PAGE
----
Effect of point defects and dislocations on electrical and optical properties of III-V semiconductors
Raman scattering, cathodoluminescence (CL), transmission electron microscopy (TEM) as well as positron annihilation technique (PAT) have been applied to investigate the effect of point defects, such as dopants, gallium vacancies, and vacancy-related complexes, and dislocations on electrical and optical properties of III?V compound semiconductors, GaAs and GaN by concentrating on the interactions of point defects with dislocations. A so-called diffusion-drift-aggregation (DDA) model has been developed to describe the microscopic kinetic processes of point defects due to the interactions between them and dislocations. Computer simulations based on the DDA model have been carried out to reveal that the conventional Cottrell atmosphere cannot always correctly describe the aggregation of point defects at the dislocation and it is the formation of arsenic precipitates at the dislocation that results in the spatially extended increase in the free-electron concentration from the matrix to the dislocation in n-type GaAs:Si and GaAs:S, as indicated by Raman scattering. The arsenic precipitation at the dislocation in GaAs is found to be kinetically and energetically favorable by using the DDA model and molecular dynamics (MD) simulations. The aggregation of point defects at the dislocation in n-type GaAs is elucidated to depend on annealing time, temperature, arsenic pressure, and the doping level. The spatial variation of the luminescence from the matrix to the dislocation has been explained by considering the aggregation of point defects around the dislocation. The difference of the luminescence bands from the low doping level to the high doping level has been analyzed and the defects responsible for them have been identified. The energy levels of the corresponding defects in band gap have been determined. The gallium-vacancy-related complexes have been deduced to be responsible for the yellow luminescence band at 2.2 eV in n-type GaN. Their aggregation at the dislocation is revealed to result in the decrease in the free-electron concentration from the matrix to the dislocation by Raman scattering and cathodoluminescence.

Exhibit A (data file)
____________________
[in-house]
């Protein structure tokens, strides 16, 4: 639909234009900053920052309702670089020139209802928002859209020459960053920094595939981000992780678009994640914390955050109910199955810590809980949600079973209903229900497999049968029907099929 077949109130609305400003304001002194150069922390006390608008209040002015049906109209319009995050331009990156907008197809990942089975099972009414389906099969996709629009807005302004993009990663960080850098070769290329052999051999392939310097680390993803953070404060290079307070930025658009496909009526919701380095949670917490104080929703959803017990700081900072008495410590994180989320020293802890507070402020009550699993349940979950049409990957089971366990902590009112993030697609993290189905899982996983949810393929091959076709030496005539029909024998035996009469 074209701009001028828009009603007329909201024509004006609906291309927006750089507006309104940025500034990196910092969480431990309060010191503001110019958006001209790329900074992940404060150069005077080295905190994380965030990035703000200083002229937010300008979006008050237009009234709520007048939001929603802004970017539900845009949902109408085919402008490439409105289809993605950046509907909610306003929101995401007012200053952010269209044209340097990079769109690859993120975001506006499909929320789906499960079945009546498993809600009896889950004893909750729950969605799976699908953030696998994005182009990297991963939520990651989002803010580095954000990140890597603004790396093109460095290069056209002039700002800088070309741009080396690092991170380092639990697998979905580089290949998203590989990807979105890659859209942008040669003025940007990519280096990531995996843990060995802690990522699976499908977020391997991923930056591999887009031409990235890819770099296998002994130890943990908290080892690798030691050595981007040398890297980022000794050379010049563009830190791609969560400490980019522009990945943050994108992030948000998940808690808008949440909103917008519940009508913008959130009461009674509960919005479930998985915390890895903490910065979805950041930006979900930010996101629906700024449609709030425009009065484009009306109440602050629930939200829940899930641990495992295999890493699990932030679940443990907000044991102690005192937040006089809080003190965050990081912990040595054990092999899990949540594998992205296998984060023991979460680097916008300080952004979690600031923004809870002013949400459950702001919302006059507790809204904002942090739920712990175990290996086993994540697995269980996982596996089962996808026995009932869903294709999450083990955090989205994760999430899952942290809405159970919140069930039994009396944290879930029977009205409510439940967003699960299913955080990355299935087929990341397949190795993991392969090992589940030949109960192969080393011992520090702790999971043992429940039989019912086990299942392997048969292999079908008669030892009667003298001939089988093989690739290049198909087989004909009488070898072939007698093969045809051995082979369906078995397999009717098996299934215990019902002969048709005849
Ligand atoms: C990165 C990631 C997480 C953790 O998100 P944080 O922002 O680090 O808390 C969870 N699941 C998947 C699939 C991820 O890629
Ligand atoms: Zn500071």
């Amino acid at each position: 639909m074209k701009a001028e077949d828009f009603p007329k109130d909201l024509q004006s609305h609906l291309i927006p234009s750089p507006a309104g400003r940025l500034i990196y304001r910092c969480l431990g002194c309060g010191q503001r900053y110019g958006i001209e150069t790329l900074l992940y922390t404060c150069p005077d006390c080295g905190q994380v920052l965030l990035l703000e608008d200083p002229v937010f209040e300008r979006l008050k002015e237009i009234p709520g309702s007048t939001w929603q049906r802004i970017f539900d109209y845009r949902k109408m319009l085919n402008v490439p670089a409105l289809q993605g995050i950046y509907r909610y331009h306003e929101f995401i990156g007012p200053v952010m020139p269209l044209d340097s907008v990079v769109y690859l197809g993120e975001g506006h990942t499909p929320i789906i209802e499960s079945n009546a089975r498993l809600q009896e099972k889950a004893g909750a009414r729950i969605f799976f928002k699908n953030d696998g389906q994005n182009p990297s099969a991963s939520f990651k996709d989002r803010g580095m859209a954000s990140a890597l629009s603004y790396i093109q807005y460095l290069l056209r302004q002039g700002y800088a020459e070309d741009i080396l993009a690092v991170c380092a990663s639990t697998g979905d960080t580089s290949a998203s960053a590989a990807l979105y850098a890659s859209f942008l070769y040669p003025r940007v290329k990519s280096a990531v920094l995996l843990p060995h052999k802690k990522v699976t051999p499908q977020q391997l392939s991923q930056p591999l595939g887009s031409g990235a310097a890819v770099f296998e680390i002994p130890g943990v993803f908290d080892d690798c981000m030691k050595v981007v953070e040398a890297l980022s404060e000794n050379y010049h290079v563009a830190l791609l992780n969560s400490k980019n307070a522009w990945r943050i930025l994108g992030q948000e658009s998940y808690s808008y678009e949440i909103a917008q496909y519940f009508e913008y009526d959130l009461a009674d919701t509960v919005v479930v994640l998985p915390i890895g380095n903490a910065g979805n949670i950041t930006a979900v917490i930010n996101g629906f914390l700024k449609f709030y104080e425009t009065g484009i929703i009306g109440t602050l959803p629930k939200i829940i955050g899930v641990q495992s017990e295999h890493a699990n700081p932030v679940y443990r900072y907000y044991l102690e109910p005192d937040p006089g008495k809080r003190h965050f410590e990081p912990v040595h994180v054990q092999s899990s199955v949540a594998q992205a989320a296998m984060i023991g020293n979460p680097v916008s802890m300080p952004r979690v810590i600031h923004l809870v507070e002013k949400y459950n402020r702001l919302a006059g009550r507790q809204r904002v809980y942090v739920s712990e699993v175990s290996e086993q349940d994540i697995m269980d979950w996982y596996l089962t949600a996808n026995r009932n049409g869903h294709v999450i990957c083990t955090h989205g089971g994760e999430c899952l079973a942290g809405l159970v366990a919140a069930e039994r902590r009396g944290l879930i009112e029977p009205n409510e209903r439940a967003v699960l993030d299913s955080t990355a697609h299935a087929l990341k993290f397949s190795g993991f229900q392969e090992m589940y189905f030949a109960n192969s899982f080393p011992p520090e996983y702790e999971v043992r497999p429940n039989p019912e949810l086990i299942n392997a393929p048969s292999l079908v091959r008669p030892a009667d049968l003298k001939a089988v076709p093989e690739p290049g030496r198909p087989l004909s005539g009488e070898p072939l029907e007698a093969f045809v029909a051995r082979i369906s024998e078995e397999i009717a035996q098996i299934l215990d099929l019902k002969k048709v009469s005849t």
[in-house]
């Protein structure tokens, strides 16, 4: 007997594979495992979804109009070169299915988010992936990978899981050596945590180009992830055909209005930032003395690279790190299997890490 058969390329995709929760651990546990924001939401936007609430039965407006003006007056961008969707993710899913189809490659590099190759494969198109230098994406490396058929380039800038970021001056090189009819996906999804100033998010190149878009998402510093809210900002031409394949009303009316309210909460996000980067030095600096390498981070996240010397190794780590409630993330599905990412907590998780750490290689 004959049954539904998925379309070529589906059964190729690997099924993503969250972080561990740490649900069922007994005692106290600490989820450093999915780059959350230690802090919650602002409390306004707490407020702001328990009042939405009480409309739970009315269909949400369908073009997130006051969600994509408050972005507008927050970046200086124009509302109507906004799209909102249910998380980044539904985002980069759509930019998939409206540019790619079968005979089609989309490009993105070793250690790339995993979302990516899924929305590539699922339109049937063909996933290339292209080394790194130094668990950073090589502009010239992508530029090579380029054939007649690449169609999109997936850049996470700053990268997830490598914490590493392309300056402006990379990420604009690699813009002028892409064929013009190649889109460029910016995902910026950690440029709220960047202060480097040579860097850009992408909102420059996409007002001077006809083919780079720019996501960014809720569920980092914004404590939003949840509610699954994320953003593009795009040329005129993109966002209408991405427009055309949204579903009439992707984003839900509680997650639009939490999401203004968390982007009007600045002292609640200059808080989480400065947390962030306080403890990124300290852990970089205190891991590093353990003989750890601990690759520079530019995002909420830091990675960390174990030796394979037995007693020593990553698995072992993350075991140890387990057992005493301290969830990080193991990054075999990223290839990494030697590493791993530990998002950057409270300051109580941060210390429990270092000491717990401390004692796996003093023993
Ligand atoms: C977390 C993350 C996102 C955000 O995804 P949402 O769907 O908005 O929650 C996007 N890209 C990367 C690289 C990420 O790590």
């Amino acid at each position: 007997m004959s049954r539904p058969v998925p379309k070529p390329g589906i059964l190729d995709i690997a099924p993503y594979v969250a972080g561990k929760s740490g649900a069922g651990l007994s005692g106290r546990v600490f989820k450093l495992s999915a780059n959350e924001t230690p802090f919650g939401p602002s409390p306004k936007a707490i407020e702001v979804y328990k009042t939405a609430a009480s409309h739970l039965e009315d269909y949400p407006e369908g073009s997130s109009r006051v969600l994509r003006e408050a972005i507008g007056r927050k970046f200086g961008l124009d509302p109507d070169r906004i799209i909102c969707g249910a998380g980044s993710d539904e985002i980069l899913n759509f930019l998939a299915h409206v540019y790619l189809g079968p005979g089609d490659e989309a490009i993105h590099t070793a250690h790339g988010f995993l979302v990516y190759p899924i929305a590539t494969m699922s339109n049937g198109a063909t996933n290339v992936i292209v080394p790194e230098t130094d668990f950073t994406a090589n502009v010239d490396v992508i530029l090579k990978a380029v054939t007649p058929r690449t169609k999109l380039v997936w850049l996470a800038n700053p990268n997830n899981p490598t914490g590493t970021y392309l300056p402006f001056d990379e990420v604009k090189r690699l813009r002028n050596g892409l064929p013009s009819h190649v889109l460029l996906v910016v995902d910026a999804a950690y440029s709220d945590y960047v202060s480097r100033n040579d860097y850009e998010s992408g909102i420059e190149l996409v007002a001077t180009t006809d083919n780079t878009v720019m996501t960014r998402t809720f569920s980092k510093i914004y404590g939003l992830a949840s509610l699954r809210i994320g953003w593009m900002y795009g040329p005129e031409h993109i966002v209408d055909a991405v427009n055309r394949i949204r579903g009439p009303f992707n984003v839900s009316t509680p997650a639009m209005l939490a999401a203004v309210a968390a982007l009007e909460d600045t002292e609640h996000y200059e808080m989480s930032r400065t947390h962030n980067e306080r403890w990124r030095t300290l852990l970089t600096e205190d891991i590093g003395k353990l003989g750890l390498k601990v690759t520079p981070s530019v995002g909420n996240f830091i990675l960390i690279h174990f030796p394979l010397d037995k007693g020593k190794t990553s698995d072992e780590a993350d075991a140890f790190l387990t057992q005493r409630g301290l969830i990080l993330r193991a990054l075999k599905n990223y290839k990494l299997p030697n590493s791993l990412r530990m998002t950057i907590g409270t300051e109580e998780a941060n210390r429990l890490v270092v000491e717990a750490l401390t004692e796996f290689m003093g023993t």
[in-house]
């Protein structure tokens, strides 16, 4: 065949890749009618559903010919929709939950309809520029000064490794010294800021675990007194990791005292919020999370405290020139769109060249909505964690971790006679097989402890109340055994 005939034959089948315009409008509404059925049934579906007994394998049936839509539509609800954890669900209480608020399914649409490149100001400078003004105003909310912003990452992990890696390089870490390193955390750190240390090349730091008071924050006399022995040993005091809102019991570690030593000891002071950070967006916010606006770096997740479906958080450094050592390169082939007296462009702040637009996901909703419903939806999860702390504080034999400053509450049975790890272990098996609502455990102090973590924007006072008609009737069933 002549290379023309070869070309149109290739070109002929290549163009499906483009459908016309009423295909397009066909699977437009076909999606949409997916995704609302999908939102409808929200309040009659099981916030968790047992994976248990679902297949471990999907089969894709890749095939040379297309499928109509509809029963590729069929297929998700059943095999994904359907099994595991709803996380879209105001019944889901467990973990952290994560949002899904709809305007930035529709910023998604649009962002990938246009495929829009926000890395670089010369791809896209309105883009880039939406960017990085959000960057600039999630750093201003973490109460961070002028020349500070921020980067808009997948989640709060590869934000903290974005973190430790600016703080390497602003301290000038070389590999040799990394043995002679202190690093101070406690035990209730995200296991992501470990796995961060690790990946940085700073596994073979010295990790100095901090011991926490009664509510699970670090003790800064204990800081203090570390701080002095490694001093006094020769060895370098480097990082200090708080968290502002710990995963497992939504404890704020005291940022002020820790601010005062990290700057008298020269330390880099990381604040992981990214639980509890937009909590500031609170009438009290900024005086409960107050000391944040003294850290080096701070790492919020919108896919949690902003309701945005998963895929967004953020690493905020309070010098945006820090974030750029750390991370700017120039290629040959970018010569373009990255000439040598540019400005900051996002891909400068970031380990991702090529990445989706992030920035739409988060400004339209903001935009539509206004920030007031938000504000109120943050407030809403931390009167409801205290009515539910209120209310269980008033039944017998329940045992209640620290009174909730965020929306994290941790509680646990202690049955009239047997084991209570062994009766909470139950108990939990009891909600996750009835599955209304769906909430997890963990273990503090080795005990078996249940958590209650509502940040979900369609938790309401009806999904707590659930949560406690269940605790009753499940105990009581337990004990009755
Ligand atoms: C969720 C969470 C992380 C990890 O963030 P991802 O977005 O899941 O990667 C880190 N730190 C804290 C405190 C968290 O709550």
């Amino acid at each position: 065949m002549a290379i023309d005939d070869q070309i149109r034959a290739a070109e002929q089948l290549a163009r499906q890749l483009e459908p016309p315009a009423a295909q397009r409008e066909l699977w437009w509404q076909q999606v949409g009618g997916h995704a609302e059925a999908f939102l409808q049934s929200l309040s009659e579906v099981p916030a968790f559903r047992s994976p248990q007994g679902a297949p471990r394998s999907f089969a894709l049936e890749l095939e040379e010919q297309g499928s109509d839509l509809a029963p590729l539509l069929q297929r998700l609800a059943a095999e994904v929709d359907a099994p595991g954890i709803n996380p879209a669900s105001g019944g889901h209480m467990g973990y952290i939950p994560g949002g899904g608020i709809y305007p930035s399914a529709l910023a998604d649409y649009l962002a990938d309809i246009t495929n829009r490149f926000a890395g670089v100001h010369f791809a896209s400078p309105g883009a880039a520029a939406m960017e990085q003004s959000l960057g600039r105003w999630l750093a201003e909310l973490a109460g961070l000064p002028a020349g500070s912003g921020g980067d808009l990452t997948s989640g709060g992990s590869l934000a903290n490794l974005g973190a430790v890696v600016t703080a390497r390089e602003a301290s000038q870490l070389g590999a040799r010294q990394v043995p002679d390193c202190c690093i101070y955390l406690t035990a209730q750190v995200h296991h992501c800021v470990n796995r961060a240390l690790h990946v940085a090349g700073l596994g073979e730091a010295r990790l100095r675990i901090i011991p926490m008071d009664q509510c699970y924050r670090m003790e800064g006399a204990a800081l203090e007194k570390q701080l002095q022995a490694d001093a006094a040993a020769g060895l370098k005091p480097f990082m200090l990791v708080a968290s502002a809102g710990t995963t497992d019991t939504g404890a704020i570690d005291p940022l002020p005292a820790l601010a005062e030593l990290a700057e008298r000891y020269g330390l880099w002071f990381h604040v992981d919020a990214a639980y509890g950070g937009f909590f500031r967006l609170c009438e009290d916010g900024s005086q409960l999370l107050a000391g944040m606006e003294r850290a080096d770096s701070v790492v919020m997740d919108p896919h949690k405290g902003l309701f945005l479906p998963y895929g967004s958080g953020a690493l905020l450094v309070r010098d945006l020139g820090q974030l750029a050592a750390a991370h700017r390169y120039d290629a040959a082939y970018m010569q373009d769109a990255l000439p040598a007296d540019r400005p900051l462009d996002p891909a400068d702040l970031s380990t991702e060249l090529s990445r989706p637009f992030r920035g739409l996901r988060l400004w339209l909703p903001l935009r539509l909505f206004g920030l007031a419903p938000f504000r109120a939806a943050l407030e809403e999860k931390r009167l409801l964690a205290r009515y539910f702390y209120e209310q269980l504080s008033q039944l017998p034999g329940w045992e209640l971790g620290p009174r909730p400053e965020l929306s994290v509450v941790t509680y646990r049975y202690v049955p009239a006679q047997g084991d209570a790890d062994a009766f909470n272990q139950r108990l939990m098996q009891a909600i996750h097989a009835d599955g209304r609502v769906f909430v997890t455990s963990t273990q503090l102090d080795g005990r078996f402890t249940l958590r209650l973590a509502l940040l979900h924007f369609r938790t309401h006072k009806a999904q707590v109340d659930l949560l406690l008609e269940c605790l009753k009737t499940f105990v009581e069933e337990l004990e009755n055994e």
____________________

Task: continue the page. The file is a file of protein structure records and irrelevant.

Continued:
Keywords: Raman, cathodoluminescence; transmission electron microscopy; positron annihilation; point defects; complexes; vacancies; dislocations; gallium arsenide; gallium nitride; diffusion; simulation